Thursday, October 24, 2013

Endurance Athletes and the signs of a heart attack?


Whenever people and especially athletes discover I had a heart attack when they talk to me, the first two questions that pops up every time are.

“How will I know when I am having a heart attack” and
“Are there any long term symptoms leading up to a heart attack”

Getting these questions all the time I thought it might be worth writing a post about it.

I am not a Doctor and my advice is not based on medical evidence but it’s my personal opinion and what I've experienced.

The first question I did answer in one of my previous post heart attack symptoms and won’t go into detail now. 
But the symptoms are basically feeling dizzy, nausea's, pain on the inside of the arms (biceps), having heart burn but higher up than the usual heart burn. Eventually breaking out in a cold sweat and not able to walk up straight and going into a fetal position due to the extreme pain.

What I’ll try and answer today is how you know if the heart is not functioning as it should be and are there any medium/long term signs. Personally I don’t think there are definite signs but thinking back to the time leading up to the attack and what I've experienced I came to realize that I was not my usual self. I didn't take note of it and thought it was just part of endurance training.

What I've noticed is that it felt like I had asthma and I even complaint to Kim, saying that I must go to the Doctor (which I never did). I struggled to breathe (tight chest), especially on my runs and also just as I started running. This would then go away later during the run. I also struggled to do my once a week fartlek session and could do it but was the odd 30 seconds slower than my usual rate and going slower as the weeks tick on.

The advantage of training with a power meter is that I've noticed that I was losing power during my bike sessions especially when I was doing the shorter interval sessions. When I was doing my endurance rides or recovery rides I could hold my target power zone without any issues but when it came to the short all out 1 minute sessions or the 5 minute sessions above threshold I just couldn't hold the numbers. My power was steadily declining with each session and nothing helped no matter what I tried doing to improve the numbers.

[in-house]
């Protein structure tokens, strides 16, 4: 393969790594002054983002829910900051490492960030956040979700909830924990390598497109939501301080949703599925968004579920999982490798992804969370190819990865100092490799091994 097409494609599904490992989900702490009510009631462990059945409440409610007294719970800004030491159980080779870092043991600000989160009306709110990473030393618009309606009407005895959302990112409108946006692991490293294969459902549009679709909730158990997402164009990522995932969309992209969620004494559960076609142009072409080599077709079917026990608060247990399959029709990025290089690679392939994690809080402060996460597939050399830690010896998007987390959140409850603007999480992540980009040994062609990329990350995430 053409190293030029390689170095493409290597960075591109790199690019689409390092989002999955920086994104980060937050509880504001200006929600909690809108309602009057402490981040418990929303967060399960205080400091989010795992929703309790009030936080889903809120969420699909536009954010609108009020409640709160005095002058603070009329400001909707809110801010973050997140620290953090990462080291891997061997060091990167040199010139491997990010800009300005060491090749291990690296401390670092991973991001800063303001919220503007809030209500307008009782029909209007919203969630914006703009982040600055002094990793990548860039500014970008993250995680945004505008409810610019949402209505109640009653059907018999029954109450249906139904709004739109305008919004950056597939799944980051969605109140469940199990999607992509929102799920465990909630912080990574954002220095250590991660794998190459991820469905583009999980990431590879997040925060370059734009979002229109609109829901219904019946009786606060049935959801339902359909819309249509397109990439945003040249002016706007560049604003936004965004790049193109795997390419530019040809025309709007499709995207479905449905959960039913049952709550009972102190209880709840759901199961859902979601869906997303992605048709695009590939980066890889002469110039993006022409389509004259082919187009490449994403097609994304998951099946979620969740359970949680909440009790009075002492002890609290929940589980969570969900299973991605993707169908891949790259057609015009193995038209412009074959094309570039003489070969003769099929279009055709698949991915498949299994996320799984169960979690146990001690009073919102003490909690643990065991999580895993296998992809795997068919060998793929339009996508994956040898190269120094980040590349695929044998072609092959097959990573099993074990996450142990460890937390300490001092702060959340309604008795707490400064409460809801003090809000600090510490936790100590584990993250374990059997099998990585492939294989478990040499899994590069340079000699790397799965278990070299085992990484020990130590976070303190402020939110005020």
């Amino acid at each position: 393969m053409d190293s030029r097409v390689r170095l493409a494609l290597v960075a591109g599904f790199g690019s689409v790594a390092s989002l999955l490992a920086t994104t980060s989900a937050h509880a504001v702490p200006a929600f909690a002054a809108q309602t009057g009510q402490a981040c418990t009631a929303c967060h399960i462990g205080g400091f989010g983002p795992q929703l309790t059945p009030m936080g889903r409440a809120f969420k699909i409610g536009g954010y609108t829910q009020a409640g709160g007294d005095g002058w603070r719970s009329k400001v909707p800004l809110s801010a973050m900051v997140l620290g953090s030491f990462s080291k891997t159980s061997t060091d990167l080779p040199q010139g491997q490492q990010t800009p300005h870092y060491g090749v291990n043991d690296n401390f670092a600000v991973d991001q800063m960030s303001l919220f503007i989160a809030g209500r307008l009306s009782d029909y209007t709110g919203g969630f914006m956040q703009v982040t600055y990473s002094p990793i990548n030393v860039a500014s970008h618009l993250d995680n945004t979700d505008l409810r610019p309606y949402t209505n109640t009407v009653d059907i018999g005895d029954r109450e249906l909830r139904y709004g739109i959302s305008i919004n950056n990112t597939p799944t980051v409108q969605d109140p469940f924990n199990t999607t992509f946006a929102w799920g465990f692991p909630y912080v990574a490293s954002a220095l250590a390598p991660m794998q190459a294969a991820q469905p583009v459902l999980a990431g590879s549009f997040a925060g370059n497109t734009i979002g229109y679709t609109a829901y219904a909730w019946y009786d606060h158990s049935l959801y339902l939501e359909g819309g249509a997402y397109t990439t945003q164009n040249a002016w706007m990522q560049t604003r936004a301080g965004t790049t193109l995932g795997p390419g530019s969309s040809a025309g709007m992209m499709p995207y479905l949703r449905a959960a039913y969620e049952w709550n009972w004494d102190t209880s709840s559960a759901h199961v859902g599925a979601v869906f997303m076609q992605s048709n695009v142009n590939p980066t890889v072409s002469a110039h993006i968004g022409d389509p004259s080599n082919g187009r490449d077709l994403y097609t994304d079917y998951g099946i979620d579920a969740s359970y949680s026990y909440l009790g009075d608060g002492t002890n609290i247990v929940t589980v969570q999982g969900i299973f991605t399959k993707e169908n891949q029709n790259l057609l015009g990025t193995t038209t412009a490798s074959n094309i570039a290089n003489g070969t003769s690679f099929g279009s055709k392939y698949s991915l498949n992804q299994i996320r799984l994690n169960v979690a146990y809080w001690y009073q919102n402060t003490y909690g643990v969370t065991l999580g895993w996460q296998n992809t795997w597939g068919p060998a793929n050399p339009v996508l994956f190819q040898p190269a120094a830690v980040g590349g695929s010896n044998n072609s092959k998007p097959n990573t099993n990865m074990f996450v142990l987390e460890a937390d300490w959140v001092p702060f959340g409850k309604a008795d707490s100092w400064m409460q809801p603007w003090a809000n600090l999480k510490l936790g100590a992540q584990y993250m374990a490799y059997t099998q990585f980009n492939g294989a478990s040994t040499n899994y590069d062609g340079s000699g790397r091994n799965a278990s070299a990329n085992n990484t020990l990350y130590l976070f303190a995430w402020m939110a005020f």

Thinking back I am sure that those sessions where the heart need to pump extra hard were the ones where the heart showed that there is something wrong and just could not perform at that high level.

One other thing I also noticed was the week before the Xterra race when I had the attack, I did a half Ironman and after the race I had some heartburn and pain inside my arms. No issues during the race. The energy drink supplied during that specific race was not what I was using and I thought that was the reason why I experienced the heartburn. The pain inside my arm, I thought was my lack of swim training the past couple of weeks. 
How naive of me but an issue with my heart never crossed my mind, never did I know that it was a heart attack on its way.

I've read lately that a lack of sleep over a long period can also lead to a heart attack. With me having a full time job and not neglecting my family my day started at 4am and ended at 11pm. My typical day was training before work, working long hours in a stressful environment, spending time with the family after work and then training again until late at night. Getting 5 hours of sleep a night and some nights less over the past 6 years must have taken its toll on my heart.

They've said it many times in articles but only do I realize now that sleep is very important and one thing one can’t neglect.

This week on Twitter I saw a lot of tweets from people entering Ironman South Africa and for the first time the event is sold out long before entries close. This is great news and I am glad that Triathlon is growing at such a rate in South Africa. It’s great being caught up in the moment and entering Ironman or being challenged by a friend to do it but training for and racing an Ironman is very demanding and puts your body to the ultimate test.

One concern I do have is that a lot of entries are first timers and when I look at some of these people’s tweets they haven’t done a long distance triathlon before and some are new to the sport and haven’t done a triathlon at all. I would urge these athletes or for that matter even the seasoned endurance athlete to go for a proper medical exam once a year which include a proper scan of the heart (EKG, Sonar, etc.) This might not help everybody but will show any defect there might be that you are not aware of.

In my case they might have picked something up or maybe not but now it’s too late to know and all the “what if’s” can’t turn back the clock.

My conclusion is that I don’t think there are specific signs leading up to a heart attack but listen to your body. What I do believe is that every endurance athlete should do a proper medical exam once a year to prevent any possible issues to ensure that you can do the sport you love for many years to come. 

Never think that this won't happen to you, that's what I thought.


Oh and get enough sleep every night!

And what would a post be without a pic of my buddy, Eddy

4 comments:

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